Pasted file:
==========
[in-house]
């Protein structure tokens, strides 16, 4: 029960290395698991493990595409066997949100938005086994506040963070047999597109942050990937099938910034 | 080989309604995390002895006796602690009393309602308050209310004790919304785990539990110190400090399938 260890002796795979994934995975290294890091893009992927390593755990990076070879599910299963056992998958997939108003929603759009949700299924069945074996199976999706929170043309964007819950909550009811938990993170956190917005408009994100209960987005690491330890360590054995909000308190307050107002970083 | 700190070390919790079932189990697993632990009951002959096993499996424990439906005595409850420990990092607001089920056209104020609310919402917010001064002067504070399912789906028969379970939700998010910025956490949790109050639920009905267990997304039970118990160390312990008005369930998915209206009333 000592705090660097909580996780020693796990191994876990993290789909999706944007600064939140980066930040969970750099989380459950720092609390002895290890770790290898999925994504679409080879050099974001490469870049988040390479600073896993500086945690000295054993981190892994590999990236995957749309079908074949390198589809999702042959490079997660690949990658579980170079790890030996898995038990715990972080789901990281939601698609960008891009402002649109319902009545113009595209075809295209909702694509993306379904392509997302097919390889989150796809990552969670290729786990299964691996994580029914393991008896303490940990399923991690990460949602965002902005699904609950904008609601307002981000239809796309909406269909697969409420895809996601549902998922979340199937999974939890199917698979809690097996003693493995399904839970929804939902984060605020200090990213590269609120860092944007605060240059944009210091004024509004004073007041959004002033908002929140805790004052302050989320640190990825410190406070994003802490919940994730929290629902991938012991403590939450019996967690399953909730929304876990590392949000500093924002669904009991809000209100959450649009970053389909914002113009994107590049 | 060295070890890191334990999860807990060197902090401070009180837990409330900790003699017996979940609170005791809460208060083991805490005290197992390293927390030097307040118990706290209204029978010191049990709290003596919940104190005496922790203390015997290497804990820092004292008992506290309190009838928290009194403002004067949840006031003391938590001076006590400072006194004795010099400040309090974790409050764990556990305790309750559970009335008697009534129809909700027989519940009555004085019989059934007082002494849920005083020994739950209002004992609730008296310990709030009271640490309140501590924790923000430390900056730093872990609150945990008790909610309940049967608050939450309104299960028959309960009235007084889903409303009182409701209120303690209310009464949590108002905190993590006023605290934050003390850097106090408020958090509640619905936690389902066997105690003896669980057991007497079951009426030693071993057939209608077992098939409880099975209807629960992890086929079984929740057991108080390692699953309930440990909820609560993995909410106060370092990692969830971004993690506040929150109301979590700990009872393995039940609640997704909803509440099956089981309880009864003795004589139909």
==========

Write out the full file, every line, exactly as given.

[in-house]
């Protein structure tokens, strides 16, 4: 029960290395698991493990595409066997949100938005086994506040963070047999597109942050990937099938910034 | 080989309604995390002895006796602690009393309602308050209310004790919304785990539990110190400090399938 260890002796795979994934995975290294890091893009992927390593755990990076070879599910299963056992998958997939108003929603759009949700299924069945074996199976999706929170043309964007819950909550009811938990993170956190917005408009994100209960987005690491330890360590054995909000308190307050107002970083 | 700190070390919790079932189990697993632990009951002959096993499996424990439906005595409850420990990092607001089920056209104020609310919402917010001064002067504070399912789906028969379970939700998010910025956490949790109050639920009905267990997304039970118990160390312990008005369930998915209206009333 000592705090660097909580996780020693796990191994876990993290789909999706944007600064939140980066930040969970750099989380459950720092609390002895290890770790290898999925994504679409080879050099974001490469870049988040390479600073896993500086945690000295054993981190892994590999990236995957749309079908074949390198589809999702042959490079997660690949990658579980170079790890030996898995038990715990972080789901990281939601698609960008891009402002649109319902009545113009595209075809295209909702694509993306379904392509997302097919390889989150796809990552969670290729786990299964691996994580029914393991008896303490940990399923991690990460949602965002902005699904609950904008609601307002981000239809796309909406269909697969409420895809996601549902998922979340199937999974939890199917698979809690097996003693493995399904839970929804939902984060605020200090990213590269609120860092944007605060240059944009210091004024509004004073007041959004002033908002929140805790004052302050989320640190990825410190406070994003802490919940994730929290629902991938012991403590939450019996967690399953909730929304876990590392949000500093924002669904009991809000209100959450649009970053389909914002113009994107590049 | 060295070890890191334990999860807990060197902090401070009180837990409330900790003699017996979940609170005791809460208060083991805490005290197992390293927390030097307040118990706290209204029978010191049990709290003596919940104190005496922790203390015997290497804990820092004292008992506290309190009838928290009194403002004067949840006031003391938590001076006590400072006194004795010099400040309090974790409050764990556990305790309750559970009335008697009534129809909700027989519940009555004085019989059934007082002494849920005083020994739950209002004992609730008296310990709030009271640490309140501590924790923000430390900056730093872990609150945990008790909610309940049967608050939450309104299960028959309960009235007084889903409303009182409701209120303690209310009464949590108002905190993590006023605290934050003390850097106090408020958090509640619905936690389902066997105690003896669980057991007497079951009426030693071993057939209608077992098939409880099975209807629960992890086929079984929740057991108080390692699953309930440990909820609560993995909410106060370092990692969830971004993690506040929150109301979590700990009872393995039940609640997704909803509440099956089981309880009864003795004589139909």